a druggist, and occupied as his private residence and office. In 1910 the property, then known as “Willow Cottage,” underwent alterations when acquired by the Shannahan family who continued it as a private residence for over 75 years. As a bed and breakfast, circa 1988, major renovations took place, preserving the historic character of the gracious Victorian era. For more info. visit 12. HAMBLETON INN - On the harbor. Historic waterfront home built in 1860 and restored as a bed and breakfast in 1985 with a turn-ofthe-century atmosphere. For more info. visit 13. SNUGGERY B&B - Oldest residence in St. Michaels, c. 1665. The structure incorporates the remains of a log home that was originally built on the beach and later moved to its present location. 14. LOCUST STREET - A stroll down Locust Street is a look into the past of St. Michaels. The Haddaway House at 103 Locust St. was built by Thomas L. Haddaway in the late 1700s. Haddaway owned and operated the shipyard at the foot of the street. Wickersham, at 203 Locust Street, was built in 1750 and was moved to its present location in 2004. It is known for its glazed brickwork. Hell’s Crossing is the intersection of Locust and Carpenter streets and is so-named because in the late 1700’s, the town was described as a rowdy one, in keeping with a port town where sailors

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212 South Talbot Street, St. Michaels 410-745-2227 124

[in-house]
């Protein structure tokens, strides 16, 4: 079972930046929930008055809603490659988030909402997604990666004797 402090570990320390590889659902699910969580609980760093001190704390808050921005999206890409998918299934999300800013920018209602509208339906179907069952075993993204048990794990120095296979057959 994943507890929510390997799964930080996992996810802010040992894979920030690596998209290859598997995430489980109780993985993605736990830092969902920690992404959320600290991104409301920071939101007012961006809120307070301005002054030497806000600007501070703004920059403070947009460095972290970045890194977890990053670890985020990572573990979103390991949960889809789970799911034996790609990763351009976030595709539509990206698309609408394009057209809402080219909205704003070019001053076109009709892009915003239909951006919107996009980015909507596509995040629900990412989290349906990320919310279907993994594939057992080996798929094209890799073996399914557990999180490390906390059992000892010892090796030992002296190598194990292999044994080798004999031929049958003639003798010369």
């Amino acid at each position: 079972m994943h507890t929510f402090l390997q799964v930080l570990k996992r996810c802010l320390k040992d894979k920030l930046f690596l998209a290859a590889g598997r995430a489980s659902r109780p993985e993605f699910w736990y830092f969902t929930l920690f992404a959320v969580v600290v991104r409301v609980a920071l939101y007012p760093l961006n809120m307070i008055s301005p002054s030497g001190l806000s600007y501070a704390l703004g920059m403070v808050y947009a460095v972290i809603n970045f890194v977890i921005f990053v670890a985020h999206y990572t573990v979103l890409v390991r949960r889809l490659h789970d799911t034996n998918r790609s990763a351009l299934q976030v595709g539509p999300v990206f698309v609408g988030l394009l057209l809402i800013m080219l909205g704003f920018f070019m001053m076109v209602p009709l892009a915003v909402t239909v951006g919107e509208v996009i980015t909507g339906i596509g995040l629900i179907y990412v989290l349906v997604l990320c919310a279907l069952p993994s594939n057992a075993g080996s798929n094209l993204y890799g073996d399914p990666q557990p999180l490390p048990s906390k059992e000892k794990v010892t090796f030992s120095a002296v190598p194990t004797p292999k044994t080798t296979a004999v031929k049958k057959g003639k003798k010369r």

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Food · Fun · Revelry Open 8 a.m. Daily 410-745-5111 Corner of Talbot & Carpenter Sts. 125

St. Michaels Points of Interest would come for a little excitement. They found it in town, where there were saloons and working-class townsfolk ready to do business with them. Fights were common especially in an area of town called Hells Crossing. At the end of Locust Street is Muskrat Park. It provides a grassy spot on the harbor for free summer concerts and is home to the two cannons that are replicas of the ones given to the town by Jacob Gibson in 1813 and confiscated by Federal troops at the beginning of the Civil War. 15. FREEDOMS FRIEND LODGE - Chartered in 1867 and constructed in 1883, the Freedoms Friend Lodge is the oldest lodge existing in Maryland and is a prominent historic site for our Black community. It is now the site of Blue Crab Coffee Company. 16. TALBOT COUNTY FREE LIBRARY - St. Michaels Branch is located at 106 S. Fremont Street. For more info. tel: 410-745-5877 or visit 17. CARPENTER STREET SALOON - Life in the Colonial community revolved around the tavern. The traveler could, of course, obtain food, drink, lodging or even a fresh horse to speed his journey. This tavern was built in 1874 and has served the community as a bank, a newspaper